In this article, I discuss how students can transfer credits at Rochester Institute of Technology (RIT) and my experience transferring credits. I also note how it affected my enrollment date, graduation time, and double-major in Computing Security (CSEC) and Computer Science (CS).
Transfer credits at RIT come in three forms: AP testing, IB testing, and university equivalences (also known as transfer credits from other universities).
RIT provides a guide for transferring AP and IB scores and a database of approved university equivalences. If you cannot find a specific class, you may fill out and submit an Articulation Request Form.
Transfer credits do not affect students’ GPA at RIT. However, RIT does put an ‘all things considered’ GPA on transcripts; this GPA includes transfer credits.
High school: AP and IB credits
Many students transfer AP and IB credits to RIT. Some students enter RIT with a semester of college already completed. Other students hold enough credits to acquire early enrollment dates, which means that they enroll in classes before the rest of their year-level.
I did not take many AP classes in high school, and my school did not use IB. I transferred two AP courses (six credits) to RIT as free electives. These are my high school transfer credits:
|Literature, Culture, and Media (AP Literature)||ENGL 210||3||A|
|US Themes (AP US History)||HIST 102||3||A|
This applies to all academic terms (i.e., summer, winter, fall, and spring).
You must score a C or higher in the external course to transfer it to RIT.
Summer without co-op
Additionally, many students take general-education classes at other colleges, usually community colleges, and transfer them to RIT. When RIT students want to take a class at another university, they can take an external class approved by RIT or fill out an Articulation Request Form.
In general, community college classes are much cheaper than private universities, that is, if they are at your local community college.
RIT did not approve many classes at my local community college, so I took courses at private universities and non-local community colleges. Although this was expensive, it was not as expensive as RIT’s tuition and fees, which I would have paid for two extra semesters if I choose to take those classes at RIT.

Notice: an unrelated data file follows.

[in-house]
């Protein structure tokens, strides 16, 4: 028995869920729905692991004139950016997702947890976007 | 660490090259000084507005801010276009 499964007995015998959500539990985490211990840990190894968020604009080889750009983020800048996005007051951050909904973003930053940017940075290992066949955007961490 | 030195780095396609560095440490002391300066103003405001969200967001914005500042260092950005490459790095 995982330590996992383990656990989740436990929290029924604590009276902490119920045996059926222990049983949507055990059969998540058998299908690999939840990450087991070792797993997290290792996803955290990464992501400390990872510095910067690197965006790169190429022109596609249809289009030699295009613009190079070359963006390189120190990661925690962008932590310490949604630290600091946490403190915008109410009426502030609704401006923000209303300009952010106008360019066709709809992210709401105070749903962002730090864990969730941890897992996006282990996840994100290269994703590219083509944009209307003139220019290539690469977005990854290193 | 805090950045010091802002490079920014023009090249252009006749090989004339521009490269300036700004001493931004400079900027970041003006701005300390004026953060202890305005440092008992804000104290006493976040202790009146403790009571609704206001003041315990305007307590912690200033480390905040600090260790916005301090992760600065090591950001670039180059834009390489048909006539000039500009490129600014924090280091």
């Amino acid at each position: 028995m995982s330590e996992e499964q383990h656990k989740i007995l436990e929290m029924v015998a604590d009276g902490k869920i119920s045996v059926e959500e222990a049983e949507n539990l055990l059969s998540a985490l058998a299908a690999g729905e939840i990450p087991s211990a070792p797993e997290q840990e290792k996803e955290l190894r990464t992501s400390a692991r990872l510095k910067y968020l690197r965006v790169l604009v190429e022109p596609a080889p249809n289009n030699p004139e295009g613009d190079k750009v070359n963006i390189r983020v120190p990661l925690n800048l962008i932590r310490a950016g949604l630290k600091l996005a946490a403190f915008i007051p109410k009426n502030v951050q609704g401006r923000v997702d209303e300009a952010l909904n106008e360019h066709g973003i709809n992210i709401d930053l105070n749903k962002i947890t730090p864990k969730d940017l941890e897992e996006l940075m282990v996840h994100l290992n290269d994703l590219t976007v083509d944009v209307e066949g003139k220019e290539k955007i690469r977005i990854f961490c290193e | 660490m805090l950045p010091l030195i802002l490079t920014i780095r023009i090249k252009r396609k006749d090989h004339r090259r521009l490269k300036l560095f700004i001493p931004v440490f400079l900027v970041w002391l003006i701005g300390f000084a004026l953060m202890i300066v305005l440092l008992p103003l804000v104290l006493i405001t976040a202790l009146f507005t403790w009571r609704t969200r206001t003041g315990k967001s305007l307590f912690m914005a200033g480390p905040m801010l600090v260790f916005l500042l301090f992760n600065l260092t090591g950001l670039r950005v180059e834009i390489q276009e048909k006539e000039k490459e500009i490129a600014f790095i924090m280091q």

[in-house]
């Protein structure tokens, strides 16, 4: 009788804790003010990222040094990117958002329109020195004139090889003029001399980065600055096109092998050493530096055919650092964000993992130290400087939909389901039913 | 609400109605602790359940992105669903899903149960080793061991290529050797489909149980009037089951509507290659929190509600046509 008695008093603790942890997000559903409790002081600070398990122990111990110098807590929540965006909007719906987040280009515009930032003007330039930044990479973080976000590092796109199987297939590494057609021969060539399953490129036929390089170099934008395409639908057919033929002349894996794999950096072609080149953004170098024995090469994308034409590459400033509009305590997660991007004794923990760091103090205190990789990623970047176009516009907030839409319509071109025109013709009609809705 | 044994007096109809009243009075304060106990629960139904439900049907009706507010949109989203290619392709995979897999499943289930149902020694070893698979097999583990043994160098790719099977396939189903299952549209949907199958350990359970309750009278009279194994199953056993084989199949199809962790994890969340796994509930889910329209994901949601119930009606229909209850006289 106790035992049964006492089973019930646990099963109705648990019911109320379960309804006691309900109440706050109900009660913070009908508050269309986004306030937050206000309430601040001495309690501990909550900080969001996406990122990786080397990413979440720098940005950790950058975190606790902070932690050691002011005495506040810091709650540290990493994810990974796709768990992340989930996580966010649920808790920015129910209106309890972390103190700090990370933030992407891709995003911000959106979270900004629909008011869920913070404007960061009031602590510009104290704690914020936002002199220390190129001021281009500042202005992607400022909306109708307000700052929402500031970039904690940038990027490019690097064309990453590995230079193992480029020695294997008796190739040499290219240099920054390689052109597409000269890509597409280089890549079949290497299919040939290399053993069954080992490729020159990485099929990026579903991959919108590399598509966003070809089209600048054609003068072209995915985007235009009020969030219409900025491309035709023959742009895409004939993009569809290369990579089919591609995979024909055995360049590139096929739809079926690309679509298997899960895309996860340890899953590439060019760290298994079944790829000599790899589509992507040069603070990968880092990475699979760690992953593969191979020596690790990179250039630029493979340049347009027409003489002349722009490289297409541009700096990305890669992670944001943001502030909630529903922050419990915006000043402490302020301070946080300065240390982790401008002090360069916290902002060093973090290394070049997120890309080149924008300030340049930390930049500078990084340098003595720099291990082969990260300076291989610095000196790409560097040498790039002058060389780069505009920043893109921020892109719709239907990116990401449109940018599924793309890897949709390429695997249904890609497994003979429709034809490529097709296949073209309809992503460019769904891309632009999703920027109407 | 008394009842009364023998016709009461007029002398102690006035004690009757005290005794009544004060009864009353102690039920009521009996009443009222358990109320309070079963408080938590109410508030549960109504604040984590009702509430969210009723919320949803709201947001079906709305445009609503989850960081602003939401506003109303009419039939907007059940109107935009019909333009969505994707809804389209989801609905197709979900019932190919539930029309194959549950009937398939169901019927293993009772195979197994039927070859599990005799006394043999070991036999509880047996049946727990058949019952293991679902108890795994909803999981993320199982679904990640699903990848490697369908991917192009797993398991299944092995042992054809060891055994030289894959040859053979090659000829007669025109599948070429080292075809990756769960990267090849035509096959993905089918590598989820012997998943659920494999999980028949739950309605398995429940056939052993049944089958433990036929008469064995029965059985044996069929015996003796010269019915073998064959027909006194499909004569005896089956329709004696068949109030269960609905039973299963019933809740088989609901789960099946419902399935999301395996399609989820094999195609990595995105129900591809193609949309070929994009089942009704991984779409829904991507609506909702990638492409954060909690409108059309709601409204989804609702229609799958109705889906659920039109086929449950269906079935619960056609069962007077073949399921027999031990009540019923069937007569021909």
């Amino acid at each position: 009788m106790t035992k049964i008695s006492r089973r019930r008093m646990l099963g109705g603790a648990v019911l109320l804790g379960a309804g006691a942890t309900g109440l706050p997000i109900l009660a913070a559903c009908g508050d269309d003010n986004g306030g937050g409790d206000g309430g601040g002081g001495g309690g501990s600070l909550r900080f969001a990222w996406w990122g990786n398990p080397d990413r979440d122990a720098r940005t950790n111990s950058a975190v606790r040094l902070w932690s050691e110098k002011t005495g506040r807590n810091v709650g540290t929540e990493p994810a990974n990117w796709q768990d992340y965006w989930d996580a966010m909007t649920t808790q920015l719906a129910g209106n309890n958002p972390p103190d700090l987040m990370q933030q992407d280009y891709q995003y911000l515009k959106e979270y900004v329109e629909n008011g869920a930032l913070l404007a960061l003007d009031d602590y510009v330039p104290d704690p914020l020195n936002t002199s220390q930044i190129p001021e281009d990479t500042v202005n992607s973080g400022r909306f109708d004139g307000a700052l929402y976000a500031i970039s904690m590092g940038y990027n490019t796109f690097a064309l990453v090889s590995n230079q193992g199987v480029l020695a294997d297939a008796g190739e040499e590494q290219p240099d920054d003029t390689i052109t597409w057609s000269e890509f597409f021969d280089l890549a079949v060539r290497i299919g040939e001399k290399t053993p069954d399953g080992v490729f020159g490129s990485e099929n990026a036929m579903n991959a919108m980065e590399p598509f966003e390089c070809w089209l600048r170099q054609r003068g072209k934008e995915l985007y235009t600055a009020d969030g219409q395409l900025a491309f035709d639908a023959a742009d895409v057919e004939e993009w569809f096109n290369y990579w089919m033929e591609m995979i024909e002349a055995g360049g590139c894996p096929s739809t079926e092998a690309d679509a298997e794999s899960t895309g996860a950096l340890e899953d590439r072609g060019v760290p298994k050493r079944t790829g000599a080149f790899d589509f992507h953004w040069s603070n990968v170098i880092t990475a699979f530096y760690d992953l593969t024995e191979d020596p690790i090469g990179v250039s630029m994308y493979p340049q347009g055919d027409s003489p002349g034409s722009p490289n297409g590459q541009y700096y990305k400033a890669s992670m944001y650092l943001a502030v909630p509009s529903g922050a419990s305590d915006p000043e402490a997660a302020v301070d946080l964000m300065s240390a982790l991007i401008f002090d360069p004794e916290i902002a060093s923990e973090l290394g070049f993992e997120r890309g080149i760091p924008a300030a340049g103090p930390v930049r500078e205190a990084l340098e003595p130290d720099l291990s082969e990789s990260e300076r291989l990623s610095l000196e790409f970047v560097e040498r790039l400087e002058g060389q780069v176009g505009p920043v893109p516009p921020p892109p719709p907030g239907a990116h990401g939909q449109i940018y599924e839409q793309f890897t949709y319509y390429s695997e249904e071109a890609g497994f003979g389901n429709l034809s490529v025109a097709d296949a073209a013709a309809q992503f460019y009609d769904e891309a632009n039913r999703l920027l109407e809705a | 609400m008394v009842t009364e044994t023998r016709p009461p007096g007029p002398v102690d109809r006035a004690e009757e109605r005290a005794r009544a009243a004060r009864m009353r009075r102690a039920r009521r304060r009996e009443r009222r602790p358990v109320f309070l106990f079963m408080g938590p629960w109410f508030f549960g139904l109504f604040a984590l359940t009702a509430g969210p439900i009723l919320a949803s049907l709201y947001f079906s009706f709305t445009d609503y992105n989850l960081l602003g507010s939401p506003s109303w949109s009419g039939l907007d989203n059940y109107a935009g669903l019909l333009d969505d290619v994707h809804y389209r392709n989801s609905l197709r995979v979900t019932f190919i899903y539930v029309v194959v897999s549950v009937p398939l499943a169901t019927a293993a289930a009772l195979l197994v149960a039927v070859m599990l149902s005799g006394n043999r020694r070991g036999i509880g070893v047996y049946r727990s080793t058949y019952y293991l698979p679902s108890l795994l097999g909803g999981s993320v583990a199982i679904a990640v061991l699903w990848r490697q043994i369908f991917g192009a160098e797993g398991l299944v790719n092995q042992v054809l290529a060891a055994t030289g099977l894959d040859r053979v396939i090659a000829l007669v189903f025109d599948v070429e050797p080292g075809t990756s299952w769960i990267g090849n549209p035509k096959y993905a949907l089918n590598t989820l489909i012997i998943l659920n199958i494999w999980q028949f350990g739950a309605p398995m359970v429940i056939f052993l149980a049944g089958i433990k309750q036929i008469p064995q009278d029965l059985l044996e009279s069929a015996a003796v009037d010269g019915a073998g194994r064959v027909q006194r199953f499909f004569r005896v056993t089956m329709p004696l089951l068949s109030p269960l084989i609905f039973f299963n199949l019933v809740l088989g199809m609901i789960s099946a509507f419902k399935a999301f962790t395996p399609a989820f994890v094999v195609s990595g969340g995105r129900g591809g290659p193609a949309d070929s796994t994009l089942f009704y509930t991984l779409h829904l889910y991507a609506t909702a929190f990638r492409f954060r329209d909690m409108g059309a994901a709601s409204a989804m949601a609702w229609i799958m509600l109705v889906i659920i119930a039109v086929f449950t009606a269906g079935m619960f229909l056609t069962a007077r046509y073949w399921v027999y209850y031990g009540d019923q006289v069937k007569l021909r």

I started taking transfer credits at universities the summer before my freshman year. I knew taking multiple courses during a co-op would be difficult, and that double-majoring in CSEC/CS requires a co-op every summer.
Since I did not have a co-op or internship that summer, I took as many classes as I could afford. I enrolled in three general education classes (nine credits) and transferred them to RIT.
This was my course load the summer before my freshman year:
|Computational Problem Solving I (not a transfer credit)||CPET 121||3||A|
|Principles of Macroeconomics||ECON 201||3||A|
|Foundations of Sociology||SOCI 102||3||A|
|First Year Writing||UWRT 150||3||A|
First Class Academy
I also enrolled in RIT’s First Class Academy (FCA), which is a summer class, not a transfer credit. My FCA course was Computational Problem Solving I (three credits), and prepared me for RIT’s CSEC introductory programming sequence.
If you want to gain programming experience, this class is a much better introduction than RIT’s Code Zero series. It delves into many of the topics students struggle with freshman year, while Code Zero introduces data types and loops.
🌸👋🏻 Let’s take this to your inbox. You’ll receive occasional emails about whatever’s on my mind—offensive security, open source, academics, boats, software freedom, you get the idea.
Some colleges offer courses over winter break. Taking classes over winter break helps free up students’ summers. I took Organic Chemistry I (four credits) during the winter break of my freshman year and transferred it to RIT. Here was my course load during the winter break:
|General Organic Biochemistry I||CHMG 111||4||A|
Summer with co-op
Taking summer classes during co-ops is difficult, so it is unadvised. In fact, RIT only allows students to take one class at RIT during co-ops. However, you can get around this restriction if you take the courses at another university and transfer them to RIT.
When I finished my freshman year, I had nineteen transfer credits. I needed fourteen more transfer credits to complete my general education requirements for CSEC and CS. Since I would be on co-op every summer (including this one), I knew fourteen credits was not doable in one summer. Instead, I enrolled in three summer courses. These three courses cover eleven of the fourteen credits I need. In other words, I only need three more transfer credits.
Here was my course load during the summer break:
|Probability and Statistics I||MATH 251||3||SE|
|General Biology II||BIOL 102||3||A|
|General Biology II Lab||BIOL 104||1||A|
|General Biology I||BIOL 101||3||A|
|General Biology I Lab||BIOL 103||1||A|
|Cooperative Education in Computing Security (Summer)|
– Five weeks with Open@RIT in Rochester, New York
– Six weeks at Deloitte’s 30 Rockefeller National Headquarters in New York City
Although this is not my ideal summer, it allows me to use the magic course load formula for the rest of my time at RIT. In other words, I will not be too overburdened taking three+ advanced CSEC/CS courses each semester.
As a result, taking eleven credits this summer is worth the extra work.
Update: I still have more transfer classes I need to take. I am unsure where or when I will be taking them yet. I may update this post once I complete all my transfer credits.
Overall, transfer credits are a great way to start off students’ college careers, decrease graduation times, and decrease stress levels during their time at RIT.